Expedition to the End of the World closes the UK Green Film Festival on Sunday 8th June with a gala screening at Hackney Picturehouse. Click here for tickets.
Once in a while, I will watch a work of film so satisfying that afterwards I lean backwards with my hands linked behind my golden head and emit a screech of elation more beautiful than Enya, and yet more eerie than the singing plants of Vermillion Sands; this was one of those occasions.
With an overtly Scandinavian approach to the inevitable demise of the human race, Expedition to the End of the World takes place on an Arctic Schooner, packed with pondering scientific and creative humanoids and voyaging to an almost-unexplored fjord which, due to rising temperatures and melting ice, has recently become accessible for a few weeks a year.
The film is exceptionally beautiful to look at, the opening sequence reminiscent of the boat carrying Nosferatu and his rats drifting through the mist in F. W. Murnau’s silent classic. With the accompanying howling, creaking sounds, you become immersed as if attached to the bow of the ship, plunging in and out of the water having wild seraphim hallucinations, interrupted by the erratic bursts of crunching guitars, and resonant choral music.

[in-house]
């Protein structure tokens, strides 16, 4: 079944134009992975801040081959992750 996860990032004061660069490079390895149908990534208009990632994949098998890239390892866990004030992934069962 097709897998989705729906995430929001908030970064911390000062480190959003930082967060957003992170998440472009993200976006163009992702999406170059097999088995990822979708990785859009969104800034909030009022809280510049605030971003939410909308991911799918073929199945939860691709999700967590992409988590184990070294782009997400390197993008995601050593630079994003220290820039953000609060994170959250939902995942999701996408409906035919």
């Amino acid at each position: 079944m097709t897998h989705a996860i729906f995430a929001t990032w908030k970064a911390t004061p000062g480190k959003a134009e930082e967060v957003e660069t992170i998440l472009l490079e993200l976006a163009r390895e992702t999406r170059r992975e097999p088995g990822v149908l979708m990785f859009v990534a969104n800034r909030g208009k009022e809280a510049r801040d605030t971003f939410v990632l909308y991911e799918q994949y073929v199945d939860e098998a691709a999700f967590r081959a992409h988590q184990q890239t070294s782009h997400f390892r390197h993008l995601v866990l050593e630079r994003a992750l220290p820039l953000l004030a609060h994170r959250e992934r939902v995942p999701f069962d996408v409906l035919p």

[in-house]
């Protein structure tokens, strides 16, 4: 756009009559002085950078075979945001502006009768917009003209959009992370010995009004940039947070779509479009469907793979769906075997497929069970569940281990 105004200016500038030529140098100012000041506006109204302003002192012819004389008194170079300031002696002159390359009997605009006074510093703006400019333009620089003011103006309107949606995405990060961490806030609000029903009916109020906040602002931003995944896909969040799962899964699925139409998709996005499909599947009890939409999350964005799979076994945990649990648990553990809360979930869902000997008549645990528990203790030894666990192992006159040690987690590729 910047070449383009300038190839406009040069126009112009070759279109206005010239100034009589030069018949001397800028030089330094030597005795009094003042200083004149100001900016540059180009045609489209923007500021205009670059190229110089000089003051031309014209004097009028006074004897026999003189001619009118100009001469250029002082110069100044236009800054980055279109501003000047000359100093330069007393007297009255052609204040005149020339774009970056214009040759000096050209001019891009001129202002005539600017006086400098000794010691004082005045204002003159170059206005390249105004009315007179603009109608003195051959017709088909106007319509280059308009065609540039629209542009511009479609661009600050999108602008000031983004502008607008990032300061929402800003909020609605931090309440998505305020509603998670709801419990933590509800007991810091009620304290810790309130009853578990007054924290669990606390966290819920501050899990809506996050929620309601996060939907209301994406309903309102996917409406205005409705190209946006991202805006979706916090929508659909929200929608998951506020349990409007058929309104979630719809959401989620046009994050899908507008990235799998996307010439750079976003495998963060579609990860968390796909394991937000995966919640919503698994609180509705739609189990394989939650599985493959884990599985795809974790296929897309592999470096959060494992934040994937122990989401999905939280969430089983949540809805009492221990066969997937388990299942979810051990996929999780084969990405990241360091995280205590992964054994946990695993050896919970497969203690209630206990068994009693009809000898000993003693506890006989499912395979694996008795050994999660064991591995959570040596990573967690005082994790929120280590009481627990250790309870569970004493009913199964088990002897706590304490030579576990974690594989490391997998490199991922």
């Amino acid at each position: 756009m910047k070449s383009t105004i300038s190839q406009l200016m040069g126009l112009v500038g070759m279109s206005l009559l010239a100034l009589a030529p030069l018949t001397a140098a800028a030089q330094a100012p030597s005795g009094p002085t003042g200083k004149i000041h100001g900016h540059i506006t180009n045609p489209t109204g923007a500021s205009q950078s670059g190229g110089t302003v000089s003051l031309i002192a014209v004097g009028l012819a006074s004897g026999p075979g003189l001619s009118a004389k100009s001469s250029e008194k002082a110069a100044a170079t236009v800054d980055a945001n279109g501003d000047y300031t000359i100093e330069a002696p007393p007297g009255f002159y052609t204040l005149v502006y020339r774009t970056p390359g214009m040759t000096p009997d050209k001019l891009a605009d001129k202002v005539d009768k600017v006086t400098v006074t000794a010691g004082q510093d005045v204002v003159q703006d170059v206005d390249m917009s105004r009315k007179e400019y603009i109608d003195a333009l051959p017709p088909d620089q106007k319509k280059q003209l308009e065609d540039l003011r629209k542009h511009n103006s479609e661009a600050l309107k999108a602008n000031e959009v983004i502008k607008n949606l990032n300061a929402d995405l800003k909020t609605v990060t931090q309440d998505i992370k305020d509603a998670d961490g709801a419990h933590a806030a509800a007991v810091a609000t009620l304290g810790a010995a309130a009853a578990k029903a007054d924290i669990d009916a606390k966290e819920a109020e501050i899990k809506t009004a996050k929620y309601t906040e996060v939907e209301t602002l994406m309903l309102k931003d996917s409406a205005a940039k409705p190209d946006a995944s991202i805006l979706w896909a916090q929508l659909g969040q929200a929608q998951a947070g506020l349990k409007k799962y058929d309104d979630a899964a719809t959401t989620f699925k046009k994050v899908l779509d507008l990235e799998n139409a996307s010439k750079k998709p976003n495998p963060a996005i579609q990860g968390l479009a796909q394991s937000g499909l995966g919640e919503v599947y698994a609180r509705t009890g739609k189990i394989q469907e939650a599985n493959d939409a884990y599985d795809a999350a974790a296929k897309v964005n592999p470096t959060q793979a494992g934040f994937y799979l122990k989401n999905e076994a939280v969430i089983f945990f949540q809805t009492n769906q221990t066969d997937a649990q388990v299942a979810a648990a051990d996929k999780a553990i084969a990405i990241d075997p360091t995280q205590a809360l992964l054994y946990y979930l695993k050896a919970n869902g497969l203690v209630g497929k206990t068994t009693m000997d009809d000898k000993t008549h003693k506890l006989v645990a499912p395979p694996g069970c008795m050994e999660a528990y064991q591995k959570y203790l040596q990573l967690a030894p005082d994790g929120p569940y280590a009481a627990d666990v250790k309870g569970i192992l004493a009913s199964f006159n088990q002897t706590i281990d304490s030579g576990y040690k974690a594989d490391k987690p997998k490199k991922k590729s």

The poignant strength of this documentary sits within its ability to concentrate on the ordinary conversational exchanges between the crew of the ship. The landscape remains an ominous presence throughout, astounding as ever, but as one of the artists points out, “nature would not be beautiful if man were not there to call it so.” This is a crucial line for the tone and sentiment of the film; it is not a call to action on the inevitability of global warming, but rather a meditation on our place within this chain of events, an expedition of thought toward the future and an insight into our past.
This film moves past the usual hysteria surrounding the issues at hand, digging into far more stimulating territory where there can be discussion: the urgency is still there but as a given rather than a motivation. The George Carlin’esque approach to the environmental factors gave great clarity to the intellectual processes of those involved; at last we have an environmental documentary without lofty, hubristic tendencies.
Words> Denzil Dean